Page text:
There's not much I can tell you about this book. Jorge Luis Borges (to whom the novella is dedicated) in his prologue said that "To classify it as perfect is neither an imprecision nor a hyperbole." A mere 94 pages of story, I wasn't quite sure what to make of it when I came to the end, but by now I've read it about two and a half times, and I find it hard to argue with Borges' judgement.
The story begins thus:
Today, on this island, a miracle happened: summer came ahead of time, I moved my bed out by the swimming pool, but then, because it was impossible to sleep, I stayed in the water for a long time. The heat was so intense that after I had been out of the pool for only two or three minutes I was already bathed in perspiration again. As day was breaking, I awoke to the sound of a phonograph record. Afraid to go back to the museum to get my things, I ran away down through the ravine. Now I am in the lowlands at the southern part of the island, where the aquatic plants grow, where mosquitoes torment me, where I find myself waist-deep in dirty streams of sea water. And, what is worse, I realize that there was no need to run away at all. Those people did not come here on my account; I believe they did not even see me. But here I am, without provisions, trapped in the smallest, least habitable part of the island — the marshes that the sea floods each week.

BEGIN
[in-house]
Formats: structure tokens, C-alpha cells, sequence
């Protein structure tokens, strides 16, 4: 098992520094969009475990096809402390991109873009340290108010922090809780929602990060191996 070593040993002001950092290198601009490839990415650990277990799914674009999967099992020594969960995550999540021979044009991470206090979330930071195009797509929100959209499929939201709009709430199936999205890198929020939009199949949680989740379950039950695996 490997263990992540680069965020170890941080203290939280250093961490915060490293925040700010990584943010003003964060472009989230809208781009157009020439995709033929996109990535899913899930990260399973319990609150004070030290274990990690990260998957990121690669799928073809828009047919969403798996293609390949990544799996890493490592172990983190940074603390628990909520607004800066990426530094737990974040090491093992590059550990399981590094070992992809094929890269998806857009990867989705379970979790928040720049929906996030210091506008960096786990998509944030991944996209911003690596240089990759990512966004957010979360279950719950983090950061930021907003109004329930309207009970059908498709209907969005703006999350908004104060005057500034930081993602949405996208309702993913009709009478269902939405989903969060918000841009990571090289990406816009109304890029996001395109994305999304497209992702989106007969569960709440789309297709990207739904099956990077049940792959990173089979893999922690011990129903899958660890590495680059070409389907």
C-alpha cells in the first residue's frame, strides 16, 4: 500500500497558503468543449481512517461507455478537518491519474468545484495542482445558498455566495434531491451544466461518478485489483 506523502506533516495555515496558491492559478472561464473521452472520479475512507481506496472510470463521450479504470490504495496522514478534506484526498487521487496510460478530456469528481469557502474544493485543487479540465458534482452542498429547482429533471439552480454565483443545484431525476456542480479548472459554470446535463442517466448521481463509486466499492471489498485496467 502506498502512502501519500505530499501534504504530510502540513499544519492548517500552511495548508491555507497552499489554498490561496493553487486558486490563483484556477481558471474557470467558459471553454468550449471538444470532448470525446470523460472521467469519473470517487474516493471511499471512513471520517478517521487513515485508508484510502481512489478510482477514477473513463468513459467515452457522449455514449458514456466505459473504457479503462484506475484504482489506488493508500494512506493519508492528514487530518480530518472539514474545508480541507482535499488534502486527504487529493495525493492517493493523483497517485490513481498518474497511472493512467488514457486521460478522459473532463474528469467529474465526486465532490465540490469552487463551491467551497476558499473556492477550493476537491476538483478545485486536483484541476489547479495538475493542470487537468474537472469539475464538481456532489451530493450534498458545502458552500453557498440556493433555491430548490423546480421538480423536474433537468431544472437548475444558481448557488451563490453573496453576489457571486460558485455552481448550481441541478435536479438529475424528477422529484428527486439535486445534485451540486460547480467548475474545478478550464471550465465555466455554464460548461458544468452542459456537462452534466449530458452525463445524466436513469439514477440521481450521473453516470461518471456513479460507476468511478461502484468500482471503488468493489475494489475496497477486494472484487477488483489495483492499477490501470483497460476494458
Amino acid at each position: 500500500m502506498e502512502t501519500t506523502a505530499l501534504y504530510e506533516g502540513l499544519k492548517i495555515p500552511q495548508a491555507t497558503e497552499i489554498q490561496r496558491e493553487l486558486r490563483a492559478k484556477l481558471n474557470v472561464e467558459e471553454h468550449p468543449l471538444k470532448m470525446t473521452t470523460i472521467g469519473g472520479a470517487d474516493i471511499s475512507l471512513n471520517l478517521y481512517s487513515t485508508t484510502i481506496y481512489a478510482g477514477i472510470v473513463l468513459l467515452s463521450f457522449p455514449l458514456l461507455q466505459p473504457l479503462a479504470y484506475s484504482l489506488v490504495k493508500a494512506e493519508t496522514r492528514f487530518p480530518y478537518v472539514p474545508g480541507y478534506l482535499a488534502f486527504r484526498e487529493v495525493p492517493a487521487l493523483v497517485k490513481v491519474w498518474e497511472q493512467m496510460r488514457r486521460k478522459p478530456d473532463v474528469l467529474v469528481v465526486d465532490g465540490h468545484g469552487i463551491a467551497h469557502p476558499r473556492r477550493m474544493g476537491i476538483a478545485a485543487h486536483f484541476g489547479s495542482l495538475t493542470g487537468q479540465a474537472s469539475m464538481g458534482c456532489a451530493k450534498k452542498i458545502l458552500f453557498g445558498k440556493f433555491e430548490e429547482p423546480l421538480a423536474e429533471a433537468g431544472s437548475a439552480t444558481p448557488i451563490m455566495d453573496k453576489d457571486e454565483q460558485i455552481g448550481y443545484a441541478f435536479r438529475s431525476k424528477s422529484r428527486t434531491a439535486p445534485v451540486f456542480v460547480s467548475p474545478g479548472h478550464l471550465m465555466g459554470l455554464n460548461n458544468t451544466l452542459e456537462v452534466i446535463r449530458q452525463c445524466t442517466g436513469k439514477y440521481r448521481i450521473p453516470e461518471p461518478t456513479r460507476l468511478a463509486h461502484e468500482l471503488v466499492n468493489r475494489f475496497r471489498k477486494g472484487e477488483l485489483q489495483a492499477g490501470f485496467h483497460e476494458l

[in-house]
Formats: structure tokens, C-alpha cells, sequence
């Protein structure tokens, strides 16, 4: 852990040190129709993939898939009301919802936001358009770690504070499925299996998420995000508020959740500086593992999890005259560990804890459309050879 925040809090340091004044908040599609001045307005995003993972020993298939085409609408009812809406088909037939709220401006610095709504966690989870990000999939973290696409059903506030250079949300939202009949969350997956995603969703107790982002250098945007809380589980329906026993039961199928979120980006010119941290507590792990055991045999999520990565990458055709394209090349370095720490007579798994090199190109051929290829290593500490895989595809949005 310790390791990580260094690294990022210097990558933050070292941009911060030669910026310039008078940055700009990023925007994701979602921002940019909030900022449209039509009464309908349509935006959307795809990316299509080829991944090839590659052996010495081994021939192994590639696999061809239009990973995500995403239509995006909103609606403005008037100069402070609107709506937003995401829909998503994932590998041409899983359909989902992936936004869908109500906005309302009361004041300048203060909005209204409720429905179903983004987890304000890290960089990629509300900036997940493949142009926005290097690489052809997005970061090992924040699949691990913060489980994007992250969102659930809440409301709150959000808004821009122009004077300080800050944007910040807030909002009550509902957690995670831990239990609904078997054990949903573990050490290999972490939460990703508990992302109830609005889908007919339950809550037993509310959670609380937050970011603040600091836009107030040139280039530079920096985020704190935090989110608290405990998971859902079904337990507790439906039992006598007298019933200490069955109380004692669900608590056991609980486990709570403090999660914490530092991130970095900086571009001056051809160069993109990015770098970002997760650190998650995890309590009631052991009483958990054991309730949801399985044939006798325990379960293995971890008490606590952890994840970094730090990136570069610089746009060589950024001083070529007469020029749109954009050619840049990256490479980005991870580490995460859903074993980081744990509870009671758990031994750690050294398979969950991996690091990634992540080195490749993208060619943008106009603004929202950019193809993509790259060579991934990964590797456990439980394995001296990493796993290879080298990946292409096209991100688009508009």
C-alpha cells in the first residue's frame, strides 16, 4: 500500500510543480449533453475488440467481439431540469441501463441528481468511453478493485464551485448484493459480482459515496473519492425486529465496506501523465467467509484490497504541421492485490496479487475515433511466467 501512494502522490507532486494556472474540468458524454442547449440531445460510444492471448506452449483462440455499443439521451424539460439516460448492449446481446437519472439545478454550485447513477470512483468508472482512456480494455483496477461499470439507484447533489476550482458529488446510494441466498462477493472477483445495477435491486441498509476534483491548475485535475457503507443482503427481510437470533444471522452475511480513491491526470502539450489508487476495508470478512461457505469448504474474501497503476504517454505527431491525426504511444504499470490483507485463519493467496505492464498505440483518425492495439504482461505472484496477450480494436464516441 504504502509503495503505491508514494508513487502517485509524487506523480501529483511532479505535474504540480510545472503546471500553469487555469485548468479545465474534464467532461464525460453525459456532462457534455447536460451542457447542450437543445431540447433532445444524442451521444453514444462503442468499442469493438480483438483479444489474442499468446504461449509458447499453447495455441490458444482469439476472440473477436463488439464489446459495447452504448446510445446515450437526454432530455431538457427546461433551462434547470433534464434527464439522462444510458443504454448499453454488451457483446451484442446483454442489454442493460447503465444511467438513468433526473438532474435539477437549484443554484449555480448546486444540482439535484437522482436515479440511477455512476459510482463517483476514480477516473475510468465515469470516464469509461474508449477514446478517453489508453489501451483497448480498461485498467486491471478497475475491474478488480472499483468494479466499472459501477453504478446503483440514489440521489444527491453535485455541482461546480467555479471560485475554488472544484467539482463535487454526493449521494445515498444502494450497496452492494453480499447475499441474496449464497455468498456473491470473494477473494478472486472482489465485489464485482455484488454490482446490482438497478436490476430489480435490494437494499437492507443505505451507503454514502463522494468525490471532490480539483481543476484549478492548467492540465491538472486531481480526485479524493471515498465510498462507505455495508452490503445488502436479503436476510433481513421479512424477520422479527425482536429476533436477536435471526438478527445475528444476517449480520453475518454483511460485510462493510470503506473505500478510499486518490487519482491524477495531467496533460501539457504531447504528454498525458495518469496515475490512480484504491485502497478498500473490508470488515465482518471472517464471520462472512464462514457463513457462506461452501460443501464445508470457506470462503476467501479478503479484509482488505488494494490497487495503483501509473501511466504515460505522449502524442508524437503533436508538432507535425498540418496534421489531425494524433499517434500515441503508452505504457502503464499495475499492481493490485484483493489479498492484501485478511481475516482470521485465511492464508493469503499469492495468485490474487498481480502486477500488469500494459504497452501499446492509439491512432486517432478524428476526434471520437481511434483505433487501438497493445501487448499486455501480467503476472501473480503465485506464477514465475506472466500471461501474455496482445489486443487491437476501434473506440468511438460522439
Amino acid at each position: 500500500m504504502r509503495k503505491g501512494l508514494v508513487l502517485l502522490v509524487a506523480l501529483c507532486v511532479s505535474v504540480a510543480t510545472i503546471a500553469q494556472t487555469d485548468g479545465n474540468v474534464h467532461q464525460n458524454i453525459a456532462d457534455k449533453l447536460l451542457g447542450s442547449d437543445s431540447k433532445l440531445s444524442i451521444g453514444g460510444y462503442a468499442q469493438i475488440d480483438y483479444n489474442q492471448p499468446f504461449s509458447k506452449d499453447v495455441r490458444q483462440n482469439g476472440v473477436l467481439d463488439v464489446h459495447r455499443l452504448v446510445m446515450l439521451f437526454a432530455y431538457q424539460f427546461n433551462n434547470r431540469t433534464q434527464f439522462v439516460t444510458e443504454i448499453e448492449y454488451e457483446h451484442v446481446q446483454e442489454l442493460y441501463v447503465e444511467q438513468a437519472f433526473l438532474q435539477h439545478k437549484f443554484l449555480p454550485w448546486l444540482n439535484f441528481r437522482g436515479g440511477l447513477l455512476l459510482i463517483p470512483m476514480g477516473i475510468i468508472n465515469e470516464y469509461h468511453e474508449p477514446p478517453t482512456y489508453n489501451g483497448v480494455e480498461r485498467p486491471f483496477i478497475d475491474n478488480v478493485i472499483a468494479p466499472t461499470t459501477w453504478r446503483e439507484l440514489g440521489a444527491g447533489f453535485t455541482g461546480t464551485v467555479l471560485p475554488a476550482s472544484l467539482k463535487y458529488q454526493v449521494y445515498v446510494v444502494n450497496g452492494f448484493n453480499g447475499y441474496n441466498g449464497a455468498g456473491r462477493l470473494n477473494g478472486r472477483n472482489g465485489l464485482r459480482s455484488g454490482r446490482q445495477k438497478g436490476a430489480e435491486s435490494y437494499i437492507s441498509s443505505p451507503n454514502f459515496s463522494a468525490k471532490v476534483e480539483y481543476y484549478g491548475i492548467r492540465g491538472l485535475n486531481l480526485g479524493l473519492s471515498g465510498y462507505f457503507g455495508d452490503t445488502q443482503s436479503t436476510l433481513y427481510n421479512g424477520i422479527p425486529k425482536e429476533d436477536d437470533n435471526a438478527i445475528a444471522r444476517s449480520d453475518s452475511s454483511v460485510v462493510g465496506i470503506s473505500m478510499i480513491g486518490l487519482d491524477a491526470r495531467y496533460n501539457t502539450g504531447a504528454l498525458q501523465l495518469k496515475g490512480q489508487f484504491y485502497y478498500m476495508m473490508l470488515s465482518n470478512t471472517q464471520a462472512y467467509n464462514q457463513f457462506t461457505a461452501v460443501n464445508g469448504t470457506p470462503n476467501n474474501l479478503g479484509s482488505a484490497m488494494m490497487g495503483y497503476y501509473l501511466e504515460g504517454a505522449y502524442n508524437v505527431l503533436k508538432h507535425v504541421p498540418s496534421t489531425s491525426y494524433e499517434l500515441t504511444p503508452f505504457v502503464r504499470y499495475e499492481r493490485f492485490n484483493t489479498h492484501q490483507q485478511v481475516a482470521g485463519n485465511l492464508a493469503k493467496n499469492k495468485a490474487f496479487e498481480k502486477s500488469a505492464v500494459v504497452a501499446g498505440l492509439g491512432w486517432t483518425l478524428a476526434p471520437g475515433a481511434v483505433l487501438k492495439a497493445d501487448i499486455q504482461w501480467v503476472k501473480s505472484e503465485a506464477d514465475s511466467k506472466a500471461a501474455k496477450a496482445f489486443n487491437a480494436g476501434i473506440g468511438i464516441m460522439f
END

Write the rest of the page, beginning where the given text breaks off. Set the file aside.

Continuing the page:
I am writing this to leave a record of the adverse miracle. If I am not drowned or killed trying to escape in the next few days, I hope to write two books. I shall entitle them Apology for Survivors and Tribute to Malthus. My books will expose the men who violate the sanctity of forests and deserts; I intend to show that the world is an implacable hell for fugitives, that its efficient police forces, its documents, newspapers, radio broadcasts, and border patrols have made every error of justice irreparable. So far I have written only this one page; yesterday I had no inkling of what was going to happen. There are so many things to do on this lonely island! The trees that grow here have such hard wood! And when I see a bird in flight I realize the vastness of the spaces all around me!
We don't really know what the narrator is doing on this island, but it soon becomes a love story, and then it's a mystery, and, well, I can't say much more. It's a slim novella, and the titular invention doesn't take hold (or at least become clear as having taken hold) till about half way through, but it's full of mood and mystery and musings on consciousness and the soul. And time. And memory. Love. Immortality.
Being a loyal watcher of Lost, I delighted in finding similarities between the TV show and this novella, and I couldn't help but read for clues to Lost's resolution. I'm fairly certain there is no answer to be found in these pages, but it's fun to draw parallels and theorize about the outcomes, to revel in the interconnectedness.